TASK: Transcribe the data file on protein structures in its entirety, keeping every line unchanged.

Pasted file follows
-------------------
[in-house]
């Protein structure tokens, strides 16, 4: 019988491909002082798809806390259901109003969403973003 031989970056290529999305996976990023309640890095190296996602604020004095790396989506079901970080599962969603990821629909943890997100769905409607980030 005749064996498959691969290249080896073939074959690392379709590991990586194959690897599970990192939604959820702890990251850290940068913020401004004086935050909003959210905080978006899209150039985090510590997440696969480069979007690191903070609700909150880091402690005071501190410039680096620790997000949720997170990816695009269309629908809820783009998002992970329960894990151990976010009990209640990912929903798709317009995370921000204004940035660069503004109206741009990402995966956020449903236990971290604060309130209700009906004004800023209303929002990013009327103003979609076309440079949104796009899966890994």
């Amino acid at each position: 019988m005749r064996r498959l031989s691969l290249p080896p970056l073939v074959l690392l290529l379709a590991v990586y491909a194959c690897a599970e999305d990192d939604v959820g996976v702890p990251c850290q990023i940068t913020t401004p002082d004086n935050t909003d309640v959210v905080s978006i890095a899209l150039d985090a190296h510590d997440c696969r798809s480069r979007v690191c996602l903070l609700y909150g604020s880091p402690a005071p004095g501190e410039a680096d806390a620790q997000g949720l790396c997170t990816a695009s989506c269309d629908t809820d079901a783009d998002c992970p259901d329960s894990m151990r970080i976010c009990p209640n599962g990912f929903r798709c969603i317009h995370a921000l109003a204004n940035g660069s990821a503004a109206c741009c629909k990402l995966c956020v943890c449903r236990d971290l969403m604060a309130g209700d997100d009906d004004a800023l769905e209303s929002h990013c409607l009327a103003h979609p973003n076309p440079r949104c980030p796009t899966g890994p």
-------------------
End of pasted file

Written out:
[in-house]
């Protein structure tokens, strides 16, 4: 019988491909002082798809806390259901109003969403973003 031989970056290529999305996976990023309640890095190296996602604020004095790396989506079901970080599962969603990821629909943890997100769905409607980030 005749064996498959691969290249080896073939074959690392379709590991990586194959690897599970990192939604959820702890990251850290940068913020401004004086935050909003959210905080978006899209150039985090510590997440696969480069979007690191903070609700909150880091402690005071501190410039680096620790997000949720997170990816695009269309629908809820783009998002992970329960894990151990976010009990209640990912929903798709317009995370921000204004940035660069503004109206741009990402995966956020449903236990971290604060309130209700009906004004800023209303929002990013009327103003979609076309440079949104796009899966890994």
């Amino acid at each position: 019988m005749r064996r498959l031989s691969l290249p080896p970056l073939v074959l690392l290529l379709a590991v990586y491909a194959c690897a599970e999305d990192d939604v959820g996976v702890p990251c850290q990023i940068t913020t401004p002082d004086n935050t909003d309640v959210v905080s978006i890095a899209l150039d985090a190296h510590d997440c696969r798809s480069r979007v690191c996602l903070l609700y909150g604020s880091p402690a005071p004095g501190e410039a680096d806390a620790q997000g949720l790396c997170t990816a695009s989506c269309d629908t809820d079901a783009d998002c992970p259901d329960s894990m151990r970080i976010c009990p209640n599962g990912f929903r798709c969603i317009h995370a921000l109003a204004n940035g660069s990821a503004a109206c741009c629909k990402l995966c956020v943890c449903r236990d971290l969403m604060a309130g209700d997100d009906d004004a800023l769905e209303s929002h990013c409607l009327a103003h979609p973003n076309p440079r949104c980030p796009t899966g890994p």